Just like the notorious fisherman stories, there are photographer equivalents that of the whopper that got away. You can as much blame it on the photographer, the slipping of oppurtunity and incident as well as on the gear.

Photos of people around the table talking

Without asking for a posed shot, it is often difficult with any gear to capture a moment when the person looks good, when the light is good and when motion blur is either absent or helps with the story telling. Obviously a big DSLR with the latest high performing large sensor would help quite a bit but then, I am allergic to tramping big gear with me to a relaxed, friendly lunch. Some people mouth - larger aperture lens so here you go, you now have a big DSLR and a big lens and you're entering into Depth of Field shallower than a Bishop's Nose. This X Vario has a 70mm equivalent lens at maximum f/6.4 - you can get to f/2.8 if you go wide to 28mm equivalent with resulting change in perspective of faces and torso shapes.

Some of these shots were 1/60th sec, f/6.4 ISO 3200 - that's EV6@ISO100 Camera Estimated Light Level - If you got yourself an f/2 lens, you could raise the shutter speed (to reduce motion blur).  And f/2 lens on a 50mm to 70mm equivalent lens would have significantly shallow DOF for a two person, 3 person, head and shoulders shot.

Under the circumstances, with this camera and the non removable 28mm to 70mm equivalent zoom lens, just point and shooting, it was quite difficult to reduce motion blur when people moved their head and hands.

Posing people would be the better choice.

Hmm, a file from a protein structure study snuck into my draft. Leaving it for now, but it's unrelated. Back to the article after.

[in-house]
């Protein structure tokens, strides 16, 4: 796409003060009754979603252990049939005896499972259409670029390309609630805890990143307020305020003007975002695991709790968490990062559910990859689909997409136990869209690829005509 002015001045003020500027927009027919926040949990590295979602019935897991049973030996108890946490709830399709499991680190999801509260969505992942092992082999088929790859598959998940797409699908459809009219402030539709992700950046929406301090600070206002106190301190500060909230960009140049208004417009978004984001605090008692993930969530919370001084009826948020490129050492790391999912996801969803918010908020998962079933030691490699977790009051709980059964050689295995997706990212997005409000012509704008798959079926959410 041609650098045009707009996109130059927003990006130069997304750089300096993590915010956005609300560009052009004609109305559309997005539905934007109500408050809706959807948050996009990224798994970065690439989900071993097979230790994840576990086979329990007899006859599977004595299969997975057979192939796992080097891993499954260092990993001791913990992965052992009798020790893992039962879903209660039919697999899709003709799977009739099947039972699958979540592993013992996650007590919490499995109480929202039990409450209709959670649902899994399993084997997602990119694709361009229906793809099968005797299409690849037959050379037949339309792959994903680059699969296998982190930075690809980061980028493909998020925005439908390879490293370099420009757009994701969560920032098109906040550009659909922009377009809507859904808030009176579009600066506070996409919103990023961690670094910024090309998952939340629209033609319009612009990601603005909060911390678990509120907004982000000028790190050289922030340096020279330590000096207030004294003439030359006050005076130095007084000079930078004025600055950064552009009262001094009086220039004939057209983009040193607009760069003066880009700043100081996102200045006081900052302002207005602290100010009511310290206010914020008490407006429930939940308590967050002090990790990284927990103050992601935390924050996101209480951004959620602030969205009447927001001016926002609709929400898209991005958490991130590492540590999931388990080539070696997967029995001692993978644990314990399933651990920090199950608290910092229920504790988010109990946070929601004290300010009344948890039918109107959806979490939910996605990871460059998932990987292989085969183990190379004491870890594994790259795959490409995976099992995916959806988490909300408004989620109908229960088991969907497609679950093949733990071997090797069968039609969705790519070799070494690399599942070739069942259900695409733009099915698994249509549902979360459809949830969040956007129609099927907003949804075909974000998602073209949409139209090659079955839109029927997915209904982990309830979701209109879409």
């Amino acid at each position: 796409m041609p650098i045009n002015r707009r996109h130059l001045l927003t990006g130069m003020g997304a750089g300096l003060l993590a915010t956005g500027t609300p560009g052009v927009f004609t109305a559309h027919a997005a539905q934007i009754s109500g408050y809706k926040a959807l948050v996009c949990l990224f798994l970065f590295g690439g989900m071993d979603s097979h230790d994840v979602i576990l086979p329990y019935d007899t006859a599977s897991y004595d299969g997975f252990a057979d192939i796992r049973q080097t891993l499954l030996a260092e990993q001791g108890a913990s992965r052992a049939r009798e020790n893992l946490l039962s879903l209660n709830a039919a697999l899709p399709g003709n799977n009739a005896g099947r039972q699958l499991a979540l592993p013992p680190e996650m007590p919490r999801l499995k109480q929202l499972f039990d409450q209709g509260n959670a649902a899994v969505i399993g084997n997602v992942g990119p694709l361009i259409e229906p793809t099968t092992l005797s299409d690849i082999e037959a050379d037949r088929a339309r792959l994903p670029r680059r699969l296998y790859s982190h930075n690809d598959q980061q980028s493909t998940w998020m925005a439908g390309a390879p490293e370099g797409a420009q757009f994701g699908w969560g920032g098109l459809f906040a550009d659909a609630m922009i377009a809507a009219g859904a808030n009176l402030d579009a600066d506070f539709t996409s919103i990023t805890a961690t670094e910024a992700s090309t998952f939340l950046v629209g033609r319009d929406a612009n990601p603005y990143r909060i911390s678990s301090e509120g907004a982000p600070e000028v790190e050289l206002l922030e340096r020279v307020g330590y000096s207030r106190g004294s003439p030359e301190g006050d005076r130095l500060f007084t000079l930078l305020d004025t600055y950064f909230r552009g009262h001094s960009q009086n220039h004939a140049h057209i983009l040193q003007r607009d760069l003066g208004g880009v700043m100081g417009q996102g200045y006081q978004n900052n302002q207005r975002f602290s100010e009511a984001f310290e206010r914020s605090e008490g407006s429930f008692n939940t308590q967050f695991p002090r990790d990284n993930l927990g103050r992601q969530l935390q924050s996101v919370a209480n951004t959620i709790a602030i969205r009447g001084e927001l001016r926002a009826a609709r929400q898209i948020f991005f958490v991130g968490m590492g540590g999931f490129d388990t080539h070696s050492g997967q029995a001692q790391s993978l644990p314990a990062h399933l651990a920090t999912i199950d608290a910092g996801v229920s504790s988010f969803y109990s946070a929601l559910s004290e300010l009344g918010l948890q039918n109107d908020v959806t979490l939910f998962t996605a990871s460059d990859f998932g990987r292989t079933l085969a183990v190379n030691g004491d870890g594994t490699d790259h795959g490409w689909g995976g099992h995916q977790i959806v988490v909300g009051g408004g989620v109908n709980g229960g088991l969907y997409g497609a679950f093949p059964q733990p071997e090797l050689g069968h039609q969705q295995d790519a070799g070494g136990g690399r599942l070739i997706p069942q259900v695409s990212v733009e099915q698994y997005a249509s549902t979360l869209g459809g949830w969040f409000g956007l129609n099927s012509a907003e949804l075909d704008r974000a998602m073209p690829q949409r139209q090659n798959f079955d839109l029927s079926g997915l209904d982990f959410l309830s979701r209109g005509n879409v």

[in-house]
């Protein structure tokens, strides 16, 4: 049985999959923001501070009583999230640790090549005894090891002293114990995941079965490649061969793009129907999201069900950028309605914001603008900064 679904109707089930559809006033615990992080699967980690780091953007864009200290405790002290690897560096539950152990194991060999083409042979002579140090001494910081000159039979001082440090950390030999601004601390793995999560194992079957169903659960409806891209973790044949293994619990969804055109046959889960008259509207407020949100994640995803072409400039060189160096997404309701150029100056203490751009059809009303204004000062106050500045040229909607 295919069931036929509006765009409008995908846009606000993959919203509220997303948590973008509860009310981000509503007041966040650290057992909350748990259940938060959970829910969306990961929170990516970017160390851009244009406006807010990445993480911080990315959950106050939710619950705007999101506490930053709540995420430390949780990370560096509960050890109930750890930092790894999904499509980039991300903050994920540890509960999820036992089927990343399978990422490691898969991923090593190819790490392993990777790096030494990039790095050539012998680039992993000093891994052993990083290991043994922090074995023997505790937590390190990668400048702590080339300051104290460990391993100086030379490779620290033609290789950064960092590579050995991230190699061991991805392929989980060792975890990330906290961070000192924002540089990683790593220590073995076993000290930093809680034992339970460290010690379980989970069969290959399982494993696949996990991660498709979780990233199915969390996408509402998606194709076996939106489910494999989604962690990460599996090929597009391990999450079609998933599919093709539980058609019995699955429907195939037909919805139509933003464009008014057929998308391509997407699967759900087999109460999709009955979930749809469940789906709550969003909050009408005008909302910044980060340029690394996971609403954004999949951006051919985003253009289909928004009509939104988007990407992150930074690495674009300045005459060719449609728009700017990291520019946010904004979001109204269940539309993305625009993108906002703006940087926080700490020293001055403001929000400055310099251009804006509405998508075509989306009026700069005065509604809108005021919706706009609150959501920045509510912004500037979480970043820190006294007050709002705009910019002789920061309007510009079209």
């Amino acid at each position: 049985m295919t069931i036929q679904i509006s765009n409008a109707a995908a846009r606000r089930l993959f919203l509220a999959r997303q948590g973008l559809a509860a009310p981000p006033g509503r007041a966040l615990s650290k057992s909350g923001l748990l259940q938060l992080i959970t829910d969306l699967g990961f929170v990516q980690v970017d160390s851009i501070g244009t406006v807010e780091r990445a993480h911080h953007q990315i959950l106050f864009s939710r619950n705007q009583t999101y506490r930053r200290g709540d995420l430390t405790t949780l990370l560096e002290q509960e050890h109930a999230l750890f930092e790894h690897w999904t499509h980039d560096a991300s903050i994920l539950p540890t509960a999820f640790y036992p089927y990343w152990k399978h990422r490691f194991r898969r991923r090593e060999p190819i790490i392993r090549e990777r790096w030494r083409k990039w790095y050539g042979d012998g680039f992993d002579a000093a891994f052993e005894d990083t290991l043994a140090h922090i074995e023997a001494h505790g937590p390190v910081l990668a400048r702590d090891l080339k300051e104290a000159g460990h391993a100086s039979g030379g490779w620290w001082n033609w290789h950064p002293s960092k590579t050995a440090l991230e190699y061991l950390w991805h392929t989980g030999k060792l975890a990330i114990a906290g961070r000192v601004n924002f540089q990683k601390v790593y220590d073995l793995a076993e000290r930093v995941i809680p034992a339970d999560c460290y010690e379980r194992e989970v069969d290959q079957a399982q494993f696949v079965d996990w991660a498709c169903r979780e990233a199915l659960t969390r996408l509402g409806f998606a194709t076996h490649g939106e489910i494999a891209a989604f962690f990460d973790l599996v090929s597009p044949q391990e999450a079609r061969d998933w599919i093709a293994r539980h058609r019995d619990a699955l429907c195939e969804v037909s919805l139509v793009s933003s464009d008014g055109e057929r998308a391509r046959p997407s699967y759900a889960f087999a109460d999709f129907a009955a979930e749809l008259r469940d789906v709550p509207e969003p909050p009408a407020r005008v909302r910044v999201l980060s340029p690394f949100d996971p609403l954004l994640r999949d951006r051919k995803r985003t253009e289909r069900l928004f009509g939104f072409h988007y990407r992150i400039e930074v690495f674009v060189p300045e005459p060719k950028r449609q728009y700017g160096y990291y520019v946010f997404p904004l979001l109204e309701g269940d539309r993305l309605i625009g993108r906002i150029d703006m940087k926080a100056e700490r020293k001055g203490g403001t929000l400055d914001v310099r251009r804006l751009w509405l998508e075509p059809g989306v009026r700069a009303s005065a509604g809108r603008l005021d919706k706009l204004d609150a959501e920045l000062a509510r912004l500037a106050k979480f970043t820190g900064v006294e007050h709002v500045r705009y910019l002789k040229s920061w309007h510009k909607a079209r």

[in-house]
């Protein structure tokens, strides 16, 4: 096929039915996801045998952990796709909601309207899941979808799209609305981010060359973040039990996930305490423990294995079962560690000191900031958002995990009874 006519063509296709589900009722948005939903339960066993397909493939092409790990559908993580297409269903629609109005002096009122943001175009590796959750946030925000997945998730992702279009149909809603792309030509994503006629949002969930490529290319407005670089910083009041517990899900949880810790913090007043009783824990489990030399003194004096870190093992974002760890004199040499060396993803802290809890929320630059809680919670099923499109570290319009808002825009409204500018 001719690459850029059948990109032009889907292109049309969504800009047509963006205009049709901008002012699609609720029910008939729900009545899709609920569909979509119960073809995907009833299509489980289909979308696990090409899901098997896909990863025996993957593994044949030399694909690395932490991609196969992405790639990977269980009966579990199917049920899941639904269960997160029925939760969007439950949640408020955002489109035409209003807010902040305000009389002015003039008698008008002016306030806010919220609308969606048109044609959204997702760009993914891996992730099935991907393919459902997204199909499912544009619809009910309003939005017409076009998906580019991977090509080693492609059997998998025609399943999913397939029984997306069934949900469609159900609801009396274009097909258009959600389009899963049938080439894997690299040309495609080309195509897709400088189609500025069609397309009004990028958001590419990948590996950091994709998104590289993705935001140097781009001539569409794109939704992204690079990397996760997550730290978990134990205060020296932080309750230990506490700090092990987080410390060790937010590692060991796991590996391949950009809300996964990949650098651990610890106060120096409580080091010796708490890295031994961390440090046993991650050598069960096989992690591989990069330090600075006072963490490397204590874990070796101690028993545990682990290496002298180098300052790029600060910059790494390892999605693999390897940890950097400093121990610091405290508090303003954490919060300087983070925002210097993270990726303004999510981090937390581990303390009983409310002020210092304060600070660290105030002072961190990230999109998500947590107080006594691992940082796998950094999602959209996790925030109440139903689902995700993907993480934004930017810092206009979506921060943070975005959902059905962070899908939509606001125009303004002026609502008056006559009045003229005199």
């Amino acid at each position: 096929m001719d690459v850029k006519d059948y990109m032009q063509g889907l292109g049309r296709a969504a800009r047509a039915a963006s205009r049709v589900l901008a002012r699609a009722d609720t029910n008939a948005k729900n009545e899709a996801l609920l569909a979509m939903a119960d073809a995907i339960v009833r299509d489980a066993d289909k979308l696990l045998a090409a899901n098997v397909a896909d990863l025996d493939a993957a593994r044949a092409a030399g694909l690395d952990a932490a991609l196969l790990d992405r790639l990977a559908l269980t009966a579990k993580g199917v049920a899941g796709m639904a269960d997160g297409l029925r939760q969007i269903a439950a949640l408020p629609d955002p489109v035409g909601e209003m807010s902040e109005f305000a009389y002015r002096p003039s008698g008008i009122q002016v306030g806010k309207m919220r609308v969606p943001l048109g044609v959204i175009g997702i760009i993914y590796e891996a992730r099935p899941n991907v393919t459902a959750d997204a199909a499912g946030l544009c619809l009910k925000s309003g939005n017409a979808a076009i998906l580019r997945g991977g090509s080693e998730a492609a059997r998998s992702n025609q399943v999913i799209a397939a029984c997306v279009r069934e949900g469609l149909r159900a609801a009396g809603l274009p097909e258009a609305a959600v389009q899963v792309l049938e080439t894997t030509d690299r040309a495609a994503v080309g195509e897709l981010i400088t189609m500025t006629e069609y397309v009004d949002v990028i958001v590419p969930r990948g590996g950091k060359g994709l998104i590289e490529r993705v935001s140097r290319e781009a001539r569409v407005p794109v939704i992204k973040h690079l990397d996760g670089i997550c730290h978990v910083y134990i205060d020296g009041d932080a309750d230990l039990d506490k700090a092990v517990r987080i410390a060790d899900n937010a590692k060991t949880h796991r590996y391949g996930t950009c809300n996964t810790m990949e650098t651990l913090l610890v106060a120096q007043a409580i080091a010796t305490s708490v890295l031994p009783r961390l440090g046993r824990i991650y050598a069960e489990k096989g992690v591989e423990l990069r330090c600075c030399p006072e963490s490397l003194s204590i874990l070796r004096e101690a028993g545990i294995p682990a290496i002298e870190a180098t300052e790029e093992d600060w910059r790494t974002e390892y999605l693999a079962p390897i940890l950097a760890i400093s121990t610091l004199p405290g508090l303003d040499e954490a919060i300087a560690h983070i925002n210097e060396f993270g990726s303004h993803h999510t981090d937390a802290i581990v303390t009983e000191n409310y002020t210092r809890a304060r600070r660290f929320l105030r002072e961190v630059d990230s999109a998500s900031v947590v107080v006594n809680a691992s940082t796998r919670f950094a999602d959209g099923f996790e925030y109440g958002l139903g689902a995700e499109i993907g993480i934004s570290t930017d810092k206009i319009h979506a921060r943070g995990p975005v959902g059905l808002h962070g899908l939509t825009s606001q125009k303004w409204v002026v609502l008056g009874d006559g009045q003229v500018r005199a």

Dynamic Range of the camera JPEG engine

In the shots that got away, once I managed to avoid head movement blur, I found that the camera's choice of exposure for the indoor scene was ambitious - hoping that the JPEG's dynamic range would handle the bright light from the window and the darkness of faces on the shadow side of the window. Of course, this is a pretty tough gig for most cameras. If the camera was optimistic by half a stop, complexion and flesh tones would go yellowish-pink bleached with loss of texture - a plastic look on the highlights. Each camera would have problems coping but this camera had this style of coping.

Exposure estimation and Control

I tried to find the Exposure Value Compensation and could not find a dial on the camera that would do this. After some hurried exploration during lunch, I discovered that the silver coloured disc on the back of the camera is a 4 direction button cluster and the Up direction was inscribed with EV+/-

Although my Olympus PEN E-PM2 has a similar idea, the E-PM2 uses a combination 4 direction button and rotary dial - you can simply twirl the dial to change EV Compensation.

Much later, I was shown that there is a tiny dial on the top right corner of the camera and although this defaulted to Program Shift adjustment, if you held down the Up direction of the silver disc and pressed the tiny dial, you could assign the dial to be EV Compensation.

Chalk it down to lack of finding out how to set up this feature - EV Compensation is, for me, the most important primary adjustment for P A S modes of operation.

For full manual (M) mode of setting shutter speed and f/no, the X Vario is different to the typical Japanese camera - On the top deck, there is a dial for manual choice of shutter speeds including A and another dial for manual choice of f/no, including A.  If you set both dials to A, the camera takes on Programmed mode exposure. If you set one of the relevant dials to A, then it becomes either Aperture Priority or Shutter Priority (I think the LCD displays Shutter Priority as "T"). If neither dial is on A, then you are on full manual exposure control.

There are three options for Exposure Metering patterns and you can choose from several levels of JPEG Contrast control but I didn't get into those variations.

Continued in Part 2...

In the meantime: